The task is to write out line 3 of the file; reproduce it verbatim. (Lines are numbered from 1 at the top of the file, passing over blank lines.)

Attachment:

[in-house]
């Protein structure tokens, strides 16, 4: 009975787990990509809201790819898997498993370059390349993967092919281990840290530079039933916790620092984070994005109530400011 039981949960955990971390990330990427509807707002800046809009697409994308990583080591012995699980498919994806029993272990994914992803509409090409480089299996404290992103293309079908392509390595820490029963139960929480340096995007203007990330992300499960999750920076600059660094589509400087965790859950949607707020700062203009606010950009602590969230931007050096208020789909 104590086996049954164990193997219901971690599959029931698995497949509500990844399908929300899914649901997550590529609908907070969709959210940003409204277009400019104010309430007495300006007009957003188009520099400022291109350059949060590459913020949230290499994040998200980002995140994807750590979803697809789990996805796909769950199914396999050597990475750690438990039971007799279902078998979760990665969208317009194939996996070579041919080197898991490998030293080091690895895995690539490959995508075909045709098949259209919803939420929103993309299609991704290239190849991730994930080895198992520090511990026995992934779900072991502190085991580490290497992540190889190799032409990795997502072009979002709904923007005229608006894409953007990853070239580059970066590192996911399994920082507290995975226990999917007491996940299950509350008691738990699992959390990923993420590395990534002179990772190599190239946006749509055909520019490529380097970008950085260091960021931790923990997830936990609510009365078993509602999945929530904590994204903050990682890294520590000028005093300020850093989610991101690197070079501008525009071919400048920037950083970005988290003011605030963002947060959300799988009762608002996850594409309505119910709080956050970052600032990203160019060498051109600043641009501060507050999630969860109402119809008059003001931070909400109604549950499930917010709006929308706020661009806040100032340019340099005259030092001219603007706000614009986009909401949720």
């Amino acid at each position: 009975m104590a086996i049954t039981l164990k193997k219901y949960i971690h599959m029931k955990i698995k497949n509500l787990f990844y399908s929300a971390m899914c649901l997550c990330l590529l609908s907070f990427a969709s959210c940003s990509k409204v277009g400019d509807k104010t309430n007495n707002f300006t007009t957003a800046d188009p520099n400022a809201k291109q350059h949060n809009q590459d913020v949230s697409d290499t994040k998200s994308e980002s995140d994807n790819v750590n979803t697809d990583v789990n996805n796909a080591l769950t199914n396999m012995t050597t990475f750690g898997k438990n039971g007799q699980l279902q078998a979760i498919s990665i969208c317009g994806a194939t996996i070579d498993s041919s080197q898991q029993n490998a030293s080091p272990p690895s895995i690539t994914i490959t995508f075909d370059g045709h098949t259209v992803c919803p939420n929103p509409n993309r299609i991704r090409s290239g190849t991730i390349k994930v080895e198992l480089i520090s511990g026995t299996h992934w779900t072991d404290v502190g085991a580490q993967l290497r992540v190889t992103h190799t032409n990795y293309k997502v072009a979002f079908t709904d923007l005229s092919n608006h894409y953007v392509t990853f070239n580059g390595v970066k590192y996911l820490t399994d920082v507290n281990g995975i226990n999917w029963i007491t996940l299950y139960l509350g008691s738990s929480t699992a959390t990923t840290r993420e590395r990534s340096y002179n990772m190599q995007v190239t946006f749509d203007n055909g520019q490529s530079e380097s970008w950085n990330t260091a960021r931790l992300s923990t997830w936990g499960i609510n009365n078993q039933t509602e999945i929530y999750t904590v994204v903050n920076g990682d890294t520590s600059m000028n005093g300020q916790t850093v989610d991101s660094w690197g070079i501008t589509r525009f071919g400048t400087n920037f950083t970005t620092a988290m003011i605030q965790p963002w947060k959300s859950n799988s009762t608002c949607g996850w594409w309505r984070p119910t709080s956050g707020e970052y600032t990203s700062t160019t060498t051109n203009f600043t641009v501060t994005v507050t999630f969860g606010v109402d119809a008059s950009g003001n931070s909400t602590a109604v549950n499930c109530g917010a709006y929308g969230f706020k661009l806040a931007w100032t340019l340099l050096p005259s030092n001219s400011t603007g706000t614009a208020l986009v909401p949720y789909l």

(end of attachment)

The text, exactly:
């Amino acid at each position: 009975m104590a086996i049954t039981l164990k193997k219901y949960i971690h599959m029931k955990i698995k497949n509500l787990f990844y399908s929300a971390m899914c649901l997550c990330l590529l609908s907070f990427a969709s959210c940003s990509k409204v277009g400019d509807k104010t309430n007495n707002f300006t007009t957003a800046d188009p520099n400022a809201k291109q350059h949060n809009q590459d913020v949230s697409d290499t994040k998200s994308e980002s995140d994807n790819v750590n979803t697809d990583v789990n996805n796909a080591l769950t199914n396999m012995t050597t990475f750690g898997k438990n039971g007799q699980l279902q078998a979760i498919s990665i969208c317009g994806a194939t996996i070579d498993s041919s080197q898991q029993n490998a030293s080091p272990p690895s895995i690539t994914i490959t995508f075909d370059g045709h098949t259209v992803c919803p939420n929103p509409n993309r299609i991704r090409s290239g190849t991730i390349k994930v080895e198992l480089i520090s511990g026995t299996h992934w779900t072991d404290v502190g085991a580490q993967l290497r992540v190889t992103h190799t032409n990795y293309k997502v072009a979002f079908t709904d923007l005229s092919n608006h894409y953007v392509t990853f070239n580059g390595v970066k590192y996911l820490t399994d920082v507290n281990g995975i226990n999917w029963i007491t996940l299950y139960l509350g008691s738990s929480t699992a959390t990923t840290r993420e590395r990534s340096y002179n990772m190599q995007v190239t946006f749509d203007n055909g520019q490529s530079e380097s970008w950085n990330t260091a960021r931790l992300s923990t997830w936990g499960i609510n009365n078993q039933t509602e999945i929530y999750t904590v994204v903050n920076g990682d890294t520590s600059m000028n005093g300020q916790t850093v989610d991101s660094w690197g070079i501008t589509r525009f071919g400048t400087n920037f950083t970005t620092a988290m003011i605030q965790p963002w947060k959300s859950n799988s009762t608002c949607g996850w594409w309505r984070p119910t709080s956050g707020e970052y600032t990203s700062t160019t060498t051109n203009f600043t641009v501060t994005v507050t999630f969860g606010v109402d119809a008059s950009g003001n931070s909400t602590a109604v549950n499930c109530g917010a709006y929308g969230f706020k661009l806040a931007w100032t340019l340099l050096p005259s030092n001219s400011t603007g706000t614009a208020l986009v909401p949720y789909l």